Mediated transfer in paired-associate learning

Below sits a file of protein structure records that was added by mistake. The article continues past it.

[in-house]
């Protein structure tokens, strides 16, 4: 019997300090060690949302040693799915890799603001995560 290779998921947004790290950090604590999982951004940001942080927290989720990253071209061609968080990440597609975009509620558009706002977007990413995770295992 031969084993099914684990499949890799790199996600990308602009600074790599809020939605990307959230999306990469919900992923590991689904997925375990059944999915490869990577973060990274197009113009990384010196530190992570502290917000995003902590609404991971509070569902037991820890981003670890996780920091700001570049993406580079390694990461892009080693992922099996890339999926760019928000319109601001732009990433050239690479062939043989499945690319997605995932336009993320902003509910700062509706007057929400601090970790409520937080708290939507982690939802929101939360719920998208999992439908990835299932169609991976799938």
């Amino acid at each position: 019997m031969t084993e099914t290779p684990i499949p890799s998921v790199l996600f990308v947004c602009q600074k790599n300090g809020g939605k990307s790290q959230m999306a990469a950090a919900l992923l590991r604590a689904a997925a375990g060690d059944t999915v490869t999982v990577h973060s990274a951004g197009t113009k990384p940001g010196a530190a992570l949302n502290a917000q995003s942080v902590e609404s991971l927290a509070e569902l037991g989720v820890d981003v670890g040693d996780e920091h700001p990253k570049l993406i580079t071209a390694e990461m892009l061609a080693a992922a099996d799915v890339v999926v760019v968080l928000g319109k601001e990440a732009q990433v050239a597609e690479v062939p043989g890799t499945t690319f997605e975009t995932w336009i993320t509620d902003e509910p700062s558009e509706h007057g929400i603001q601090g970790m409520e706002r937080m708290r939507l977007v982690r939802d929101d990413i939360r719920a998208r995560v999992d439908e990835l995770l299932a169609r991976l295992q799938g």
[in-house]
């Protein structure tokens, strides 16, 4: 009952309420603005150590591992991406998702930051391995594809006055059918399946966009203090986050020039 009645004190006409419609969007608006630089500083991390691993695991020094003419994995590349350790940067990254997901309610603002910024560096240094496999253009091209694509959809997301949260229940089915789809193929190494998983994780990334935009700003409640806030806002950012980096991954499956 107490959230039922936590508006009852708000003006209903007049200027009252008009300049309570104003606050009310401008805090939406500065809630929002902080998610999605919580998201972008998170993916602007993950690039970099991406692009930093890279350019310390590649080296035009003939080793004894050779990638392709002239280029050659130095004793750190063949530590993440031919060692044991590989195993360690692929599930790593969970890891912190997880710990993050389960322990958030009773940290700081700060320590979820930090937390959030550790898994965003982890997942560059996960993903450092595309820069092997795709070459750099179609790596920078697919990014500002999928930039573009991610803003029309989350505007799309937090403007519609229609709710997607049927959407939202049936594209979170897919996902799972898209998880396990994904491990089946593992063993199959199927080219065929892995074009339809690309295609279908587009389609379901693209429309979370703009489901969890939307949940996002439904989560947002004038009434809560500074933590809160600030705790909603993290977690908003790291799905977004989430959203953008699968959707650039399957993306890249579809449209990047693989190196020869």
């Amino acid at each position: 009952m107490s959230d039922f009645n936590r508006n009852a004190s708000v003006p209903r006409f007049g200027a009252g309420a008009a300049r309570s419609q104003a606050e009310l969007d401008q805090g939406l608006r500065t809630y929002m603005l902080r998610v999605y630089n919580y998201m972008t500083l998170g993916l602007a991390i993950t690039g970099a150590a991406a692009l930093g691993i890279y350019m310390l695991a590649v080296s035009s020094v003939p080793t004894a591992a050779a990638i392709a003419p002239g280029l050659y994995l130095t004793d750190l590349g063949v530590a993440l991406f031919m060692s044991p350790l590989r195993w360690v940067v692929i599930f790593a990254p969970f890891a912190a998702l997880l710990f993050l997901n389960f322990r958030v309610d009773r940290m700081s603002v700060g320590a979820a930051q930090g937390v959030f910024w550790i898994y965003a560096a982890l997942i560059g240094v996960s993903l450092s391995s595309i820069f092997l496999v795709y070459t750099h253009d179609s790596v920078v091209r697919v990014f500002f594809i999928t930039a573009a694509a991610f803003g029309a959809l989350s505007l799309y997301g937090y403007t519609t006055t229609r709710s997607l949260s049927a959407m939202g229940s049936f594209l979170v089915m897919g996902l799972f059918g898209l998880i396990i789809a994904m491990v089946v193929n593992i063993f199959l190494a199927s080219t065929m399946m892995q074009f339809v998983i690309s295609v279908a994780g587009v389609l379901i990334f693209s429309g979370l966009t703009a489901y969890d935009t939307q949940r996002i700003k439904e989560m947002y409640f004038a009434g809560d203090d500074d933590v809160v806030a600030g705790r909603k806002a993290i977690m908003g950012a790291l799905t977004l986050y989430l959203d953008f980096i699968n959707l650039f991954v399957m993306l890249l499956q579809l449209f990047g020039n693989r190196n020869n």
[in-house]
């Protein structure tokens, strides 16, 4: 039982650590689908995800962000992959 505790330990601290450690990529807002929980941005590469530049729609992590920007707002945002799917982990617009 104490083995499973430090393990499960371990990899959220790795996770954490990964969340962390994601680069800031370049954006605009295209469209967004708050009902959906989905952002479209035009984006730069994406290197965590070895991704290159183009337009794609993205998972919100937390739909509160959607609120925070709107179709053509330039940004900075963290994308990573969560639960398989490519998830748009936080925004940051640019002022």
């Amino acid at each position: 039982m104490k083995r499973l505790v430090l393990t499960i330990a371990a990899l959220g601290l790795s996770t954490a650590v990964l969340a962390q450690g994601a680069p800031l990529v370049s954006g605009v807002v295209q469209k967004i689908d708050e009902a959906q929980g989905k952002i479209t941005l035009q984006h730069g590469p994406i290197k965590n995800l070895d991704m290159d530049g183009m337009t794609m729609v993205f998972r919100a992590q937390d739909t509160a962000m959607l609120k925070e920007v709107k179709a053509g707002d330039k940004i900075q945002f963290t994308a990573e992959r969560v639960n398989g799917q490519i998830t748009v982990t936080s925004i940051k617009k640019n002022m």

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The present study attempts to demonstrate both mediated facilitation and interference in the learning and retention of single lists of paired-associates under conditions analogous to the standard retroaction paradigms. Conditions for intra-list facilitation (Positive Condition) are established by pairing identical responses with pairs of associatively related stimuli (Lists A-B/A’-B). Conditions for intra-list interference (Negative Condition) are established by pairing different responses with pairs of associatively related stimuli (List; A-B/A’-C). Two experiments were conducted. In Experiment I, homogeneous lists of eight paired-associates with pairs of stimulus terms having three degrees of associative relatedness were used. The three degrees of associative relatedness were: (1) first associates, (2) second associates, and (3) a non- related or List-Control level. This resulted in a 3 x 2 factorial experiment: two conditions (Positive and Negative) by three degrees of stimulus pair relatedness. In Experiment I, seventy-two undergraduate females received one study- trial and six learning trials. All subjects (Ss) returned forty-eight hours later and received ten recall trials and then relearned the lists to a criterion of one errorless trial. The Immediate-Recall Method for estimating the level of original learning was used in Experiment I. In Experiment II, eighty undergraduate males received the same procedures as Ss in Experiment I, except that five learning trials were administered so that the Projection Method for estimating the level of original learning used in Experiment II could be compared directly with the Immediate-Recall Method employed in Experiment I. In Experiment II, only the first association Positive and first association Negative Conditions were used. Facilitation and interference were demonstrated in the learning of A-B/A’-B and A-B/A’-C lists, respectively. Degree of association was not an effective factor in the production of either facilitation or interference. The effectiveness of experimental manipulations was further demonstrated by the finding that S-R pairs which appeared in the lists of the Positive Conditions were learned significantly faster than identical S-R pairs which appeared in the lists of the Negative Conditions. A direct index of mediated interference was provided by the greater than chance frequency of predicted errors (i.e., in List A-B/A’-C, predicted errors are of the type A-C or A’-B) found in the learning of the lists of the Negative Conditions. The experimental manipulations responsible for facilitation and interference in the learning of the lists did not affect retention of the lists. Recall was high in all conditions of both experiments. Relearning to a criterion of one errorless trial did result in significantly faster relearning in the Positive Conditions of both experiments. Significant differences in relearning were not obtained when relearning to the level of original learning was the criterion. An analysis of original learning, recall and relearning in terms of the Two-Stage analysis of verbal learning indicated that the primary focus of facilitation and interference was the second or associative stage of learning. Comparisons of the Immediate-Recall and Projection methods showed that the two methods resulted in almost identical estimates of original learning. The mediation hypothesis of intra-list transfer is discussed and compared with the stimulus-generalisation hypothesis of transfer effects. The mediational-linking hypothesis is presented as the most adequate explanation of intra-list interference. The common-concept hypothesis is offered as the most adequate explanation of intra-list facilitation in the present study.
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